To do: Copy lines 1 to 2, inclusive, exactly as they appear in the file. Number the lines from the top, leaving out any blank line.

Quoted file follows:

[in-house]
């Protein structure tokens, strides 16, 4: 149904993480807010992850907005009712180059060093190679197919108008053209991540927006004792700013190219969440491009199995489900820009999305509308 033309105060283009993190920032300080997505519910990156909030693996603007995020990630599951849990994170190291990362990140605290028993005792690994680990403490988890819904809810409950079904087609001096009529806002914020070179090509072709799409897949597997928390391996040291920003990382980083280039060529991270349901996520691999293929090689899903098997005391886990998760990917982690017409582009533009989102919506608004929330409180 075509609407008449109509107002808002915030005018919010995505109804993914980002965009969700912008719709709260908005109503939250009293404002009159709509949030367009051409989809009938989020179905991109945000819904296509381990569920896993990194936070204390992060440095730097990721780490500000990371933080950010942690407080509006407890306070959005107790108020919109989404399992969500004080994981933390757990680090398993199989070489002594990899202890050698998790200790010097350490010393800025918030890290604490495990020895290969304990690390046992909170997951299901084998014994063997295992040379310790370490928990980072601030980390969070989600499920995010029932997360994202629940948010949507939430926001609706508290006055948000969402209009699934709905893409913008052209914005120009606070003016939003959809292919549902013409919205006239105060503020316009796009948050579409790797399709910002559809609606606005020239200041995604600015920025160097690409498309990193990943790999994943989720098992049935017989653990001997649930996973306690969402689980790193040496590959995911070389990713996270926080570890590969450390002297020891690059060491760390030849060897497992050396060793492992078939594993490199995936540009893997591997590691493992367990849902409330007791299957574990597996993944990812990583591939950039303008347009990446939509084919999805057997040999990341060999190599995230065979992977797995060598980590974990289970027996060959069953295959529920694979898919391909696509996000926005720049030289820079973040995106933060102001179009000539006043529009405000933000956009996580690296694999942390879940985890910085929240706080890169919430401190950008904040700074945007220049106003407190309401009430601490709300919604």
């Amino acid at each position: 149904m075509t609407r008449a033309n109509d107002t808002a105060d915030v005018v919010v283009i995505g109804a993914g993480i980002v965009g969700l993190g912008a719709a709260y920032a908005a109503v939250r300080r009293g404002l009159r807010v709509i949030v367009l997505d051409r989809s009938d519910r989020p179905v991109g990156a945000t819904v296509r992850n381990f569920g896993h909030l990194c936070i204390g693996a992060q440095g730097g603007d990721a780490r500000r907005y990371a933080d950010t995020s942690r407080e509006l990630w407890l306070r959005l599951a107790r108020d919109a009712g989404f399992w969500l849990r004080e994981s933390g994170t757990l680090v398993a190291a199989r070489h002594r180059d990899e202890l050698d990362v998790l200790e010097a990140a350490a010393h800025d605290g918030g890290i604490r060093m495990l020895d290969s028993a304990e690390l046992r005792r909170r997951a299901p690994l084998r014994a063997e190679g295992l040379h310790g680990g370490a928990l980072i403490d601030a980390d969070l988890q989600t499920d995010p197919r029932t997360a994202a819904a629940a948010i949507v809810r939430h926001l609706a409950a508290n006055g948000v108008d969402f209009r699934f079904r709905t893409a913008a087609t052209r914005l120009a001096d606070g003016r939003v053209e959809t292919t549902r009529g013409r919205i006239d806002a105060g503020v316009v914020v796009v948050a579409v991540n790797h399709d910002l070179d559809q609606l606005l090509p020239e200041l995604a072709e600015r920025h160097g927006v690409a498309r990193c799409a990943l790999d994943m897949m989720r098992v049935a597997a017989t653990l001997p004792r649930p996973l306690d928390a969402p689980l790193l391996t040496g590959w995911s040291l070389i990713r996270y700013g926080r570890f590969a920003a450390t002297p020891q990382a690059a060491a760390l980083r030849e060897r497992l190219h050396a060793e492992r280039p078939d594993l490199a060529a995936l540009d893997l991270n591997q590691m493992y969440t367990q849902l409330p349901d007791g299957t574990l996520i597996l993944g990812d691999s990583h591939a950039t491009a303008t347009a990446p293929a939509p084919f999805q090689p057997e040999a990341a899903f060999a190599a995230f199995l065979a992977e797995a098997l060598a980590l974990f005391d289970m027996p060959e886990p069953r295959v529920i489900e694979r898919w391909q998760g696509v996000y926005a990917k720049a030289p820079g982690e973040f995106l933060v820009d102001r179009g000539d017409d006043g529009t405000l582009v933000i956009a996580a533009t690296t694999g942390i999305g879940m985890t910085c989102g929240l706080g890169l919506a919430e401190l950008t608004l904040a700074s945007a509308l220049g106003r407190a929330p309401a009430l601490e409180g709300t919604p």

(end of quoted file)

[in-house]
């Protein structure tokens, strides 16, 4: 149904993480807010992850907005009712180059060093190679197919108008053209991540927006004792700013190219969440491009199995489900820009999305509308 033309105060283009993190920032300080997505519910990156909030693996603007995020990630599951849990994170190291990362990140605290028993005792690994680990403490988890819904809810409950079904087609001096009529806002914020070179090509072709799409897949597997928390391996040291920003990382980083280039060529991270349901996520691999293929090689899903098997005391886990998760990917982690017409582009533009989102919506608004929330409180 075509609407008449109509107002808002915030005018919010995505109804993914980002965009969700912008719709709260908005109503939250009293404002009159709509949030367009051409989809009938989020179905991109945000819904296509381990569920896993990194936070204390992060440095730097990721780490500000990371933080950010942690407080509006407890306070959005107790108020919109989404399992969500004080994981933390757990680090398993199989070489002594990899202890050698998790200790010097350490010393800025918030890290604490495990020895290969304990690390046992909170997951299901084998014994063997295992040379310790370490928990980072601030980390969070989600499920995010029932997360994202629940948010949507939430926001609706508290006055948000969402209009699934709905893409913008052209914005120009606070003016939003959809292919549902013409919205006239105060503020316009796009948050579409790797399709910002559809609606606005020239200041995604600015920025160097690409498309990193990943790999994943989720098992049935017989653990001997649930996973306690969402689980790193040496590959995911070389990713996270926080570890590969450390002297020891690059060491760390030849060897497992050396060793492992078939594993490199995936540009893997591997590691493992367990849902409330007791299957574990597996993944990812990583591939950039303008347009990446939509084919999805057997040999990341060999190599995230065979992977797995060598980590974990289970027996060959069953295959529920694979898919391909696509996000926005720049030289820079973040995106933060102001179009000539006043529009405000933000956009996580690296694999942390879940985890910085929240706080890169919430401190950008904040700074945007220049106003407190309401009430601490709300919604």